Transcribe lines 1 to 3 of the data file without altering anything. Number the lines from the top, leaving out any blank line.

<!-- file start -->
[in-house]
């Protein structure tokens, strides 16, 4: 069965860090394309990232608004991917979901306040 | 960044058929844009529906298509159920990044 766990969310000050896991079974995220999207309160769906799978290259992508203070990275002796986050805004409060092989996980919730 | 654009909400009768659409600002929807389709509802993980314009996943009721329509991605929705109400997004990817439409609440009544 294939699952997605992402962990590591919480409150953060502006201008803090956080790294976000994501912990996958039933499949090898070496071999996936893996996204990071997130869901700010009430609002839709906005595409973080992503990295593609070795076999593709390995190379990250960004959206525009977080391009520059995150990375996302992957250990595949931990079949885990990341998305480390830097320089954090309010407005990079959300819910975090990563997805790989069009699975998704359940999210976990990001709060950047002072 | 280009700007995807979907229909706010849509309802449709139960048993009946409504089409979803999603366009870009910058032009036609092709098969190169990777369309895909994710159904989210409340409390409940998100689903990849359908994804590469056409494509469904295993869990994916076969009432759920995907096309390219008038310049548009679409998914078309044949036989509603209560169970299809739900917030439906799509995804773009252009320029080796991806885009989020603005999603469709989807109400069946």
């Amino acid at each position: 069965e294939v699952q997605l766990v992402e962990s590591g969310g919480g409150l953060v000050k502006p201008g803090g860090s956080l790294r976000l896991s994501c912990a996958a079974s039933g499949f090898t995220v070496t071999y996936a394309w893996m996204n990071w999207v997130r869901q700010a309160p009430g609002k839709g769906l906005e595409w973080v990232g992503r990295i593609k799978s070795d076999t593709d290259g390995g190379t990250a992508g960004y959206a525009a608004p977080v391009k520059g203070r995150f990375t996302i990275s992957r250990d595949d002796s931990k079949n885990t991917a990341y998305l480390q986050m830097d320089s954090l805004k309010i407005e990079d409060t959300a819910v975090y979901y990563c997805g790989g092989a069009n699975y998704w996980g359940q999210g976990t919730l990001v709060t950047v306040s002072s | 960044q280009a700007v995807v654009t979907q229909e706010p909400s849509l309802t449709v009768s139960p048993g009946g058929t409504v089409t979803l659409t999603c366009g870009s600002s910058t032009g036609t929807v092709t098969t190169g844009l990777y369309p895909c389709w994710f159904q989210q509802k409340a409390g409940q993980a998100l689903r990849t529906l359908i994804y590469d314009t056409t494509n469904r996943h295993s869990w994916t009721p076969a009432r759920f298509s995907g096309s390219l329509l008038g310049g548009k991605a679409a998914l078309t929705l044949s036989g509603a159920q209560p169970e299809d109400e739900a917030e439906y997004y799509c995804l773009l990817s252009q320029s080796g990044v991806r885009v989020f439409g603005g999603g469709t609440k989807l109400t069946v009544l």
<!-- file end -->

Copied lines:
[in-house]
């Protein structure tokens, strides 16, 4: 069965860090394309990232608004991917979901306040 | 960044058929844009529906298509159920990044 766990969310000050896991079974995220999207309160769906799978290259992508203070990275002796986050805004409060092989996980919730 | 654009909400009768659409600002929807389709509802993980314009996943009721329509991605929705109400997004990817439409609440009544 294939699952997605992402962990590591919480409150953060502006201008803090956080790294976000994501912990996958039933499949090898070496071999996936893996996204990071997130869901700010009430609002839709906005595409973080992503990295593609070795076999593709390995190379990250960004959206525009977080391009520059995150990375996302992957250990595949931990079949885990990341998305480390830097320089954090309010407005990079959300819910975090990563997805790989069009699975998704359940999210976990990001709060950047002072 | 280009700007995807979907229909706010849509309802449709139960048993009946409504089409979803999603366009870009910058032009036609092709098969190169990777369309895909994710159904989210409340409390409940998100689903990849359908994804590469056409494509469904295993869990994916076969009432759920995907096309390219008038310049548009679409998914078309044949036989509603209560169970299809739900917030439906799509995804773009252009320029080796991806885009989020603005999603469709989807109400069946």
């Amino acid at each position: 069965e294939v699952q997605l766990v992402e962990s590591g969310g919480g409150l953060v000050k502006p201008g803090g860090s956080l790294r976000l896991s994501c912990a996958a079974s039933g499949f090898t995220v070496t071999y996936a394309w893996m996204n990071w999207v997130r869901q700010a309160p009430g609002k839709g769906l906005e595409w973080v990232g992503r990295i593609k799978s070795d076999t593709d290259g390995g190379t990250a992508g960004y959206a525009a608004p977080v391009k520059g203070r995150f990375t996302i990275s992957r250990d595949d002796s931990k079949n885990t991917a990341y998305l480390q986050m830097d320089s954090l805004k309010i407005e990079d409060t959300a819910v975090y979901y990563c997805g790989g092989a069009n699975y998704w996980g359940q999210g976990t919730l990001v709060t950047v306040s002072s | 960044q280009a700007v995807v654009t979907q229909e706010p909400s849509l309802t449709v009768s139960p048993g009946g058929t409504v089409t979803l659409t999603c366009g870009s600002s910058t032009g036609t929807v092709t098969t190169g844009l990777y369309p895909c389709w994710f159904q989210q509802k409340a409390g409940q993980a998100l689903r990849t529906l359908i994804y590469d314009t056409t494509n469904r996943h295993s869990w994916t009721p076969a009432r759920f298509s995907g096309s390219l329509l008038g310049g548009k991605a679409a998914l078309t929705l044949s036989g509603a159920q209560p169970e299809d109400e739900a917030e439906y997004y799509c995804l773009l990817s252009q320029s080796g990044v991806r885009v989020f439409g603005g999603g469709t609440k989807l109400t069946v009544l």